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Politicians, especially ministers of health, are crucial to drive national policy and strategy, because they can bring political will to bear on decision making, speed up decision making, and steer decisions in a specific direction. Therefore it is important to persuade politicians that mental health should be a priority.

One of the most helpful things a minister of health can do to make mental health a real priority is to ensure that mental health is well integrated into the national health sector strategic plan at each level (community, primary care, district, provincial and national). This will make it much more likely that community based and primary care health staff will see mental health as an integral part of their work, that district staff will see mental health as an essential part of their support responsibilities to primary care alongside other health priorities, and that provincial level staff will see it as a priority to support the districts within each province to deliver local mental health services. Similarly, it is helpful for the minister to facilitate liaison between health and other relevant sectors (e.g., education, social welfare, criminal justice), so that mental health is appropriately integrated with each of their strategic plans [1, 2].

Within the health sector itself, it is likely to be better for population health outcomes to focus on integrating mental health into the general health system rather than seeking a parallel vertical funding and delivery system [3], in the light of growing evidence that other well-funded vertical programmes for communicable diseases have often weakened health systems' capacity to address broader health needs [4].

CHALLENGES TO INFLUENCING POLITICIANS

  1. Top of page
  2. CHALLENGES TO INFLUENCING POLITICIANS
  3. WHAT ARGUMENTS CAN BE USED?
  4. PLACING THE ARGUMENTS WITHIN THE POLITICAL CONTEXT
  5. TAKING ACCOUNT OF OTHERS WHO ARE ADVISING THE POLITICIANS
  6. WHAT POLITICIANS NEED TO KNOW TO MAKE CONSIDERED JUDGEMENTS ABOUT MENTAL HEALTH ISSUES
  7. WHERE CAN POLITICIANS BE INFLUENCED?
  8. NEVER TO GIVE UP
  9. References

Politicians are not necessarily health professionals, let alone mental health professionals, and do not have detailed knowledge of mental health issues. They frequently only last a few months to a year or two in one specific ministerial post; at best around three years. There may be tensions between different stakeholders, and careful background dialogue is helpful so that the main stakeholders carry a concerted message.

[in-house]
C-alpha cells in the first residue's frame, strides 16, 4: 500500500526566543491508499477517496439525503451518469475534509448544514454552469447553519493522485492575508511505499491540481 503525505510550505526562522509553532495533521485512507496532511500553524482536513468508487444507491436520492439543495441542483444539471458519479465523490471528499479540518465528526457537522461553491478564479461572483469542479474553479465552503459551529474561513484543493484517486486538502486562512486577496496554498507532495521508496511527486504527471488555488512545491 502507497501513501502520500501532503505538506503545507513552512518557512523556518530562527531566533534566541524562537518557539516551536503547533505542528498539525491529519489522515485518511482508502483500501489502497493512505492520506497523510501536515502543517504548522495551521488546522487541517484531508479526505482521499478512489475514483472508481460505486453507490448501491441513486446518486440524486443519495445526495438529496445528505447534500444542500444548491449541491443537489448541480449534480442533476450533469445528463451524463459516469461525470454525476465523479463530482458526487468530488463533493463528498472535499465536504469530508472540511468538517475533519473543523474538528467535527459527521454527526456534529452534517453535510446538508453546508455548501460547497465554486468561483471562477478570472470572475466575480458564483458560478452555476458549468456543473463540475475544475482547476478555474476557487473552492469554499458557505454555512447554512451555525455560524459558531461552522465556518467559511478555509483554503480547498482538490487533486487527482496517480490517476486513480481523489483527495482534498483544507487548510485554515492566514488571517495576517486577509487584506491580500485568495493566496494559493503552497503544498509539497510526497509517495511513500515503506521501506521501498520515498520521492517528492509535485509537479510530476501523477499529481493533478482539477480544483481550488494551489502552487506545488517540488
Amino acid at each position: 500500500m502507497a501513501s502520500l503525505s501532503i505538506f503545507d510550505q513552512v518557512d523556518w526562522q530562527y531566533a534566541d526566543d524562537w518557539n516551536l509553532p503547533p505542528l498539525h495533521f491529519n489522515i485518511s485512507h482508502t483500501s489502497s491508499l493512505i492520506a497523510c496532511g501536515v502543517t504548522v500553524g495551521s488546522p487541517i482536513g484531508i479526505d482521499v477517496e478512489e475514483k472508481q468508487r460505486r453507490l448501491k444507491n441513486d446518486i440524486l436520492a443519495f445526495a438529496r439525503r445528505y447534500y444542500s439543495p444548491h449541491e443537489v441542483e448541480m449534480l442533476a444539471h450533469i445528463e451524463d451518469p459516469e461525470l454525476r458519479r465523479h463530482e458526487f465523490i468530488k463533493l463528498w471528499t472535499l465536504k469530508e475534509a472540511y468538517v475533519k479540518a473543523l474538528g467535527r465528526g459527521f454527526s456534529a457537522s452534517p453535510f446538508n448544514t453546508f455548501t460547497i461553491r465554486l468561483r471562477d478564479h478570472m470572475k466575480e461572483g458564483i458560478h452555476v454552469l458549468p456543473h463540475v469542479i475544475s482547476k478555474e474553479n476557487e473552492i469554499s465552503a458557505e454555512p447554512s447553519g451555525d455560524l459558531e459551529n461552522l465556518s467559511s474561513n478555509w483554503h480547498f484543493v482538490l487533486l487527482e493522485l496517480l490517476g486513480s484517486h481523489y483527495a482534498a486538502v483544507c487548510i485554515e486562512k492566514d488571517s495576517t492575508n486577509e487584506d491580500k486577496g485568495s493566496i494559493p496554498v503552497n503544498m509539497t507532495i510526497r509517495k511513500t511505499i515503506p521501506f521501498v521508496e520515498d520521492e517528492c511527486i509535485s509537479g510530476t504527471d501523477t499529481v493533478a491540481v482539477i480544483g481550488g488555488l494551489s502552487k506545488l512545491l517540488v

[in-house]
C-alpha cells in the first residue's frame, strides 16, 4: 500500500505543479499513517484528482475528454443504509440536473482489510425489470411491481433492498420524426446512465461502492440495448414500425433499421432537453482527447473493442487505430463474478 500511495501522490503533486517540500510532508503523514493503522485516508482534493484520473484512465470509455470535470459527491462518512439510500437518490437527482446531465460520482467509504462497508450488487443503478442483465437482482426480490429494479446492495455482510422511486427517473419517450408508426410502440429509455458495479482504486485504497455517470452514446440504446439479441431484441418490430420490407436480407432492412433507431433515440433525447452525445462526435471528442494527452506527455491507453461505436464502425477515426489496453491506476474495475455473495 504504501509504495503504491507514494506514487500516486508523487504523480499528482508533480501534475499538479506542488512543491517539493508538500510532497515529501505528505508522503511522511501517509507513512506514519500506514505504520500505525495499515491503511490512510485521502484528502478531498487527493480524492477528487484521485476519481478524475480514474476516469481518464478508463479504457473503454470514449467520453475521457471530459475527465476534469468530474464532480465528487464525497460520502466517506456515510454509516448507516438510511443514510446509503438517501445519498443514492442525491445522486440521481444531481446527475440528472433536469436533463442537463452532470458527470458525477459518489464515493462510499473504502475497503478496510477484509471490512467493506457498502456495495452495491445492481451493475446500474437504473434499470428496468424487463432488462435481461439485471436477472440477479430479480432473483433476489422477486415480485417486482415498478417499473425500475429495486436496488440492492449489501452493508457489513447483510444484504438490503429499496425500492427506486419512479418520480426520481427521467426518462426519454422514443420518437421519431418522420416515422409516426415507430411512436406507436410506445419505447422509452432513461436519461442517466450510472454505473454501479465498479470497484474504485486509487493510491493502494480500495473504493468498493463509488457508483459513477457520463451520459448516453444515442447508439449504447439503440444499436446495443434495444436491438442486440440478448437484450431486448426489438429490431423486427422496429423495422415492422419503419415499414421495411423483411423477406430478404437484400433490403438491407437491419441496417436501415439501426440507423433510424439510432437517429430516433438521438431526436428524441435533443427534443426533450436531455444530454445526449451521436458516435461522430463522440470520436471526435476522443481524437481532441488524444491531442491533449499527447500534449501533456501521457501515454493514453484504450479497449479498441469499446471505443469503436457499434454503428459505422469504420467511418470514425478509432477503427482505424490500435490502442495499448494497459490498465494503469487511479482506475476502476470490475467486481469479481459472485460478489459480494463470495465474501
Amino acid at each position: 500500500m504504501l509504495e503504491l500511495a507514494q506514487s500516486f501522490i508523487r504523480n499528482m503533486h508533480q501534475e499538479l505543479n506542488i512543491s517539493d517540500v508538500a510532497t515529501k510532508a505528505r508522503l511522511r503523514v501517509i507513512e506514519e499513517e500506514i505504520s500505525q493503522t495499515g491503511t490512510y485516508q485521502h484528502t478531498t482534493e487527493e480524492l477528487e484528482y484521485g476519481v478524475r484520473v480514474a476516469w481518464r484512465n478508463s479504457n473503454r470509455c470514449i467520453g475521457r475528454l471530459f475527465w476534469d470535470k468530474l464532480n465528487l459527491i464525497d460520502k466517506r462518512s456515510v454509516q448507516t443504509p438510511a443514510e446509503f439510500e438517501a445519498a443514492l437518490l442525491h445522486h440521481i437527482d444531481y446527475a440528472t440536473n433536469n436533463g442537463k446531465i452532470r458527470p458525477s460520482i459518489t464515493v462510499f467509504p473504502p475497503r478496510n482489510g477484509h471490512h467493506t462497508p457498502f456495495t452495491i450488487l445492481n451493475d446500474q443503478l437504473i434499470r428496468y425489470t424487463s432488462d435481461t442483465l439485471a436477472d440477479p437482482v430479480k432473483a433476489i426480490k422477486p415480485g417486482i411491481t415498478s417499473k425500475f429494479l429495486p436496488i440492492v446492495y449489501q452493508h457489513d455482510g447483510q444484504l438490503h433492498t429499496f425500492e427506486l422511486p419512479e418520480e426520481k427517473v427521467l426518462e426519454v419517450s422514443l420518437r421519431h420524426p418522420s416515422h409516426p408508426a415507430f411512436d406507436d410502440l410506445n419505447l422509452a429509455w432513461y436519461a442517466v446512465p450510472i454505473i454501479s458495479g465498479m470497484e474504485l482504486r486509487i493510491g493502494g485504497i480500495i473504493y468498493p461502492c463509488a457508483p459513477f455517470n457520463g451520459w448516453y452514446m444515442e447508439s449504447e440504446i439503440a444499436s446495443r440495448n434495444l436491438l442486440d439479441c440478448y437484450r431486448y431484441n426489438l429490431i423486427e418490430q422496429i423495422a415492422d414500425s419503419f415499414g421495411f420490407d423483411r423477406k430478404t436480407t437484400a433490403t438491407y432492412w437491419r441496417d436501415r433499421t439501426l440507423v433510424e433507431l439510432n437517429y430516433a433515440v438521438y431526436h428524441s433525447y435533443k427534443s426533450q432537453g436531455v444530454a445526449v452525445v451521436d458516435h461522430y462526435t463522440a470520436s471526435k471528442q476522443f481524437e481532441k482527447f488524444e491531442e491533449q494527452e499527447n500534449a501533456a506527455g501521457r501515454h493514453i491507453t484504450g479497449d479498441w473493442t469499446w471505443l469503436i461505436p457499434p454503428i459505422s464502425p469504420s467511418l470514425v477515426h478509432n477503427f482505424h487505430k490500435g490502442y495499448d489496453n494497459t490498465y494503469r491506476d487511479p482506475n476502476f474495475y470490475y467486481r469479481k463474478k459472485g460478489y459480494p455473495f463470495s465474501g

Politicians usually want to see progress; and they want to have ownership, particularly things they can announce to the public for which they can take political credit. Therefore, it is helpful to establish a steady stream of developments that politicians can announce and take credit for. This is often a good way of briefing politicians, as they will need their speeches to be drafted and these can be used to set out the arguments for priority status.

WHAT ARGUMENTS CAN BE USED?

  1. Top of page
  2. CHALLENGES TO INFLUENCING POLITICIANS
  3. WHAT ARGUMENTS CAN BE USED?
  4. PLACING THE ARGUMENTS WITHIN THE POLITICAL CONTEXT
  5. TAKING ACCOUNT OF OTHERS WHO ARE ADVISING THE POLITICIANS
  6. WHAT POLITICIANS NEED TO KNOW TO MAKE CONSIDERED JUDGEMENTS ABOUT MENTAL HEALTH ISSUES
  7. WHERE CAN POLITICIANS BE INFLUENCED?
  8. NEVER TO GIVE UP
  9. References

The general arguments used to try and persuade politicians are that mental illness is common, disabling, accompanied by significant physical illness and mortality [5-8], that effective interventions are available, and that it is important to address the human rights of people with mental illness. If these arguments were enough to persuade politicians, mental health would have long been a major priority in all countries, as the evidence has been available for several decades [9]. Therefore mental illness also needs to be placed in the context of critical concerns for politicians, which include overall improvement of national economic productivity; achievement of economic, health, education, social and environmental targets, including those set in the Millennium Development Goals; and the issues that trouble their constituents, families and friends.

PLACING THE ARGUMENTS WITHIN THE POLITICAL CONTEXT

  1. Top of page
  2. CHALLENGES TO INFLUENCING POLITICIANS
  3. WHAT ARGUMENTS CAN BE USED?
  4. PLACING THE ARGUMENTS WITHIN THE POLITICAL CONTEXT
  5. TAKING ACCOUNT OF OTHERS WHO ARE ADVISING THE POLITICIANS
  6. WHAT POLITICIANS NEED TO KNOW TO MAKE CONSIDERED JUDGEMENTS ABOUT MENTAL HEALTH ISSUES
  7. WHERE CAN POLITICIANS BE INFLUENCED?
  8. NEVER TO GIVE UP
  9. References